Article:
A prisoner in federal custody may collaterally challenge his sentence under 28 U.S.C. § 2255 on “the ground that the sentence was imposed in violation of the Constitution or laws of the United States, or that the court was without jurisdiction to impose such sentence, or that the sentence was in excess of the maximum authorized by law . . . .” 28 U.S.C. § 2255(a). A court must hold an evidentiary hearing on a § 2255 petition “[u]nless the motion and the files and records of the case conclusively show that the prisoner is entitled to no relief.” 28 U.S.C. § 2255(b). “[N]o hearing is required if the allegations, viewed against the record, either fail to state a claim for relief or are so palpably incredible or patently frivolous as to warrant summary dismissal.” Shah v. United States, 878 F.2d 1156, 1158 (9th Cir. 1989) (internal quotation marks omitted).

         Here, the court concludes that an evidentiary hearing is unnecessary. The record provides a sufficient basis on which to judge Mr. Reddy's ineffective assistance of counsel claim. Accordingly, the court exercises its discretion not to hold an evidentiary hearing. See id.

         B. Ineffective Assistance of Counsel

         “[T]he Sixth Amendment right to counsel exists, and is needed, in order to protect the fundamental right to a fair trial.” Strickland v. Washington, 466 U.S. 668, 684 (1984). To establish a Sixth Amendment violation for ineffectiveness of counsel, a petitioner must establish that (1) counsel's performance was deficient, and (2) counsel's deficient performance prejudiced his defense. Id. at 687. Counsel's performance was deficient if counsel “made errors that a reasonably competent attorney acting as a diligent and conscientious advocate would not have made.” Butcher v. Marquez, 758 F.2d 373, 375-76 (9th Cir. 1985). Because of the difficulties of evaluating attorney performance in hindsight, “[a] fair assessment of attorney performance requires that every effort be made . . . to evaluate the conduct from counsel's perspective at the time.” Strickland, 466 U.S. at 689.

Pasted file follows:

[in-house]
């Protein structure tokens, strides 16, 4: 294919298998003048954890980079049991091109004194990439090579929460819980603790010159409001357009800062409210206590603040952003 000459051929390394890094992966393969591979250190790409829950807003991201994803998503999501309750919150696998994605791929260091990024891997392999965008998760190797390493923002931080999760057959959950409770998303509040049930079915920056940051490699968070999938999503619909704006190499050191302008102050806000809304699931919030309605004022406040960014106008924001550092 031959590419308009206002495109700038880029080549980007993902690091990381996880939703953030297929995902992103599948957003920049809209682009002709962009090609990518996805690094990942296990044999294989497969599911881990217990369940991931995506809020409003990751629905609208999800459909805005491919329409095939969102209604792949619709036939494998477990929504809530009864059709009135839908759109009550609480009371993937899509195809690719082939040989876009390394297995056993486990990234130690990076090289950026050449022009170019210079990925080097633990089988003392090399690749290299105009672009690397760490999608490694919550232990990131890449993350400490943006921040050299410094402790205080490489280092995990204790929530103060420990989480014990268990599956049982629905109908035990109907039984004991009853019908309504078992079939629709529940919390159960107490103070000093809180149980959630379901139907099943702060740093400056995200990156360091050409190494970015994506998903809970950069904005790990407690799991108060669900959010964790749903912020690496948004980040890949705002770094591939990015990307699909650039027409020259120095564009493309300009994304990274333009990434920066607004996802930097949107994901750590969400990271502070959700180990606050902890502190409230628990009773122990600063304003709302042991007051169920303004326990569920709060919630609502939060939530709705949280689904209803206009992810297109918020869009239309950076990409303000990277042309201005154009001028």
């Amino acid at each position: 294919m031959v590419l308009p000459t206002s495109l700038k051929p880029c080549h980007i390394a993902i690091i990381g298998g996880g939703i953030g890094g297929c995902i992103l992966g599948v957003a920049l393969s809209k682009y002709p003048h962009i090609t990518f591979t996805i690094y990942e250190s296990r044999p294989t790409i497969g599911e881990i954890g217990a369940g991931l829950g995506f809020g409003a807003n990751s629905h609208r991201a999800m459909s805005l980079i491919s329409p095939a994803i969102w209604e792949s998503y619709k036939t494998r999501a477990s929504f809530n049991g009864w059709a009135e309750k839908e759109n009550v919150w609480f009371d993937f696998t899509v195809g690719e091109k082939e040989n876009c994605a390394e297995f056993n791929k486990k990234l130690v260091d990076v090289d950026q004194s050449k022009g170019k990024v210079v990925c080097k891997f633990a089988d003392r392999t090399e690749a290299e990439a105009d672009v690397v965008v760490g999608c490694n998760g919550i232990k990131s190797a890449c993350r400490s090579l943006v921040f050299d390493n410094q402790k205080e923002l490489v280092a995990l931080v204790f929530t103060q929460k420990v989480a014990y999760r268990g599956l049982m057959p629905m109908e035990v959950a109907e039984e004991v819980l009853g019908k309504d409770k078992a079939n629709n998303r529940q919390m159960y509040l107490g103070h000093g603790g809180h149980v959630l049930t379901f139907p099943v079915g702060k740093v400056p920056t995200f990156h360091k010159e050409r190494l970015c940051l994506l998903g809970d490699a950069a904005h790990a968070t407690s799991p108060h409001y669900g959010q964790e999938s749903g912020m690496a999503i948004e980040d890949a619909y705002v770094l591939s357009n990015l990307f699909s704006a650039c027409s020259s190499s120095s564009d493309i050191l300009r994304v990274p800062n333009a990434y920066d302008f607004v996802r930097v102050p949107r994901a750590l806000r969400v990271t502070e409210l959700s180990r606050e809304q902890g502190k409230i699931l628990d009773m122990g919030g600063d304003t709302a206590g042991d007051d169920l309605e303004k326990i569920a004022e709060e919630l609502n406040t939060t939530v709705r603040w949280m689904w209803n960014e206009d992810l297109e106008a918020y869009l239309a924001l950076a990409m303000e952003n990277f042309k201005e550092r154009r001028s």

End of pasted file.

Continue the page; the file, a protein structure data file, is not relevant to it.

The Strickland two-prong analysis applies to ineffective assistance of counsel challenges concerning guilty pleas. Washington v. Lampert, 422 F.3d 864, 872-73 (9th Cir. 2005). In the context of a plea bargain, the prejudice requirement is met by showing that, but for counsel's alleged errors, the petitioner would have rejected the plea offer. Id.; see also Weaver v. Palmateer, 455 F.3d 958, 967 (9th Cir. 2006). Further, counsel's failure to “advise her client regarding the risk of deportation” stemming from a plea agreement is grounds for an ineffective assistance of counsel finding. See Padilla v. Kentucky, 559 U.S. 356, 367-68 (2010). Where removal is “presumptively mandatory, ” counsel's performance is deficient by giving “false assurance” that a conviction will not result in removal. Id. at 368-69. In other words, “when the deportation consequence is truly clear, ” counsel must “give correct advice.” Id. at 369. However, in “situations in which the deportation consequences of a particular plea are unclear or uncertain . . . a criminal defense attorney need do no more than advise a noncitizen client that pending criminal charges may carry a risk of adverse immigration consequences.” Id.

         A court addressing a claim of ineffective assistance of counsel need not address both prongs of the Strickland test if the petitioner's showing is insufficient as to one prong. Weaver, 455 F.3d at 697. “If it is easier to dispose of an ineffectiveness claim on the ground of lack of ...